More than 4,000 species worldwide are threatened by climate change. Whilst temperatures continue to climb, their only option is to leave their once hospitable habitats and migrate north to find cooler, more accommodating temperatures.

But you know this already. We’ve all known this for quite some time. And to be honest, aren’t we sick of being told off and made to feel guilty? Hasn’t the whole thing become a little tired? If only there was a way to talk about climate change without coming off as preachy, pious, and self righteous. If only there was a way to shake people by their proverbial shoulders and wake them up to the grim reality.


It seems environmental organisation, Cool Effect has found just the solution with their tongue-in-cheek campaign “Save our Snowmen.” Approaching the issue of global warming in a surprisingly lighthearted way, Cool Effect has created a mockumentary in aid of one unlikely victim of climate change: the snowman.

“The snowmen represent the many species—animals and birds—that are going extinct, as well as the humans around the globe that are becoming refugees due to climate change.”

Part of a wider campaign created by San Francisco ad shop Swirl, the work imagines a horde of snowmen on the road, in search of colder climes. “Their habitat is threatened, their hope is dwindling.” Throughout the mini-mockumentary we meet numerous characters who have been affected by this mass snowman migration: the carrot salesman who’s been put out of business; the shop owner who’s plagued by icebox stowaways; and the little girl who lost her frosty friend and who is unlikely to experience a “real winter.”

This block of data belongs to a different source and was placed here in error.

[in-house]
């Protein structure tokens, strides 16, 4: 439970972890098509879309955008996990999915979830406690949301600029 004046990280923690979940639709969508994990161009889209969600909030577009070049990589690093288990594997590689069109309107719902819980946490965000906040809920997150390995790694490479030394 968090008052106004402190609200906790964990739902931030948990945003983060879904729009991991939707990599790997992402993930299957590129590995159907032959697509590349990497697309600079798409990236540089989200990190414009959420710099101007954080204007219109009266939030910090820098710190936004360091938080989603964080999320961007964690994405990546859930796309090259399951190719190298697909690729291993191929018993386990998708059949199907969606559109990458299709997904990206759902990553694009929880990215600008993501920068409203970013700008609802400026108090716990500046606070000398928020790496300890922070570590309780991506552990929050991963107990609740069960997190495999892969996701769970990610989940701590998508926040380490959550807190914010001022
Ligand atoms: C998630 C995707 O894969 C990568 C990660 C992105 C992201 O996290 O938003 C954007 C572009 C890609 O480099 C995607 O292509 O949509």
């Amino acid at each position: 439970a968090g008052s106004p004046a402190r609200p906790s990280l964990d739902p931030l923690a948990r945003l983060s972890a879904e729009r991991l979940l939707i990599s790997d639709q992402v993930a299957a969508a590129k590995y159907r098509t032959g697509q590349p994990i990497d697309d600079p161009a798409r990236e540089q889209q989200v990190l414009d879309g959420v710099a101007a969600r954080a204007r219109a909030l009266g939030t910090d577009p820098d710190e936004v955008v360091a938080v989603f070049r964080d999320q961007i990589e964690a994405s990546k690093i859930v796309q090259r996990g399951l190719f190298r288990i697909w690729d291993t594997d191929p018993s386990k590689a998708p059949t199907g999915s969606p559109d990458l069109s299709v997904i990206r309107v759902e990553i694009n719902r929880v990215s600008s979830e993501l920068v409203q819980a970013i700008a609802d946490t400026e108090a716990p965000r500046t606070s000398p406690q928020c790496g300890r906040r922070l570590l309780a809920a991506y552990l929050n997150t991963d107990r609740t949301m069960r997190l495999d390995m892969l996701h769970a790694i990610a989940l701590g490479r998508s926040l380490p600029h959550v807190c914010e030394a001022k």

“We want to capture people’s attention and highlight the startling statistics on climate change, and the beloved icon of snowmen made the perfect metaphor,” says Cool Effect marketing chief Jodi Manning. “The snowmen represent the many species—animals and birds—that are going extinct, as well as the humans around the globe that are becoming refugees due to climate change.”

In the three-and-a-half minute film, Dr. James Atwater, Director of the Global Snowman Sanctuary “Snowman’s Land” tells of the growing number of migrant snowmen that grew from “barely a trickle” to a whole “avalanche.” Using the imploring rhetoric of a real documentary, Atwater talks us through their efforts to provide for the refugees, making them as comfortable as possible in these trying times. But Atwater can only do so much, they need your help to save the snowmen from peril. Just make a one-time payment on the Save Our Snowmen website and you can help “bring our frozen friends home to their loving families.” But where is the money going? It’s all got to be a joke right?

Wrong. Whilst the money donated doesn’t directly go towards saving snowmen, all contributions help projects that “verifiably reduce greenhouse gases.” The idea is that with a little help “we can cool the planet and restore it to good health. Because nobody, whether they’re a snowman, a polar bear, or a human being, should be forced to leave their home due to melting snow and rising seas.”

Not only is the idea sure to capture the attention and imagination of the public, the Save Our Snowmen campaign is actually very well executed. With help from the talented artists at Framestore, the snowmen are endearingly anthropomorphised whilst avoiding any overkill. Though the dialogue is littered with cheesy jokes, they are delivered with a deadpan, serious tone that only adds to the comical absurdity.

Save our Snowmen asks the public to consider the harmful effects global warming has not just on our environment, but how this will affect us and the way we live our lives. It tricks us into thinking about serious issues that have been smuggled inside a lighthearted, humorous story — a sort of environmental Trojan-horse, if you will.

If this film acts as even the slightest wake up call to people, then it will all be worth it and hopefully the only thing that should be melting in the future is our frosty hearts.


Campaign: Save Our Snowmen

Brand: Cool Effect

Agency: Swirl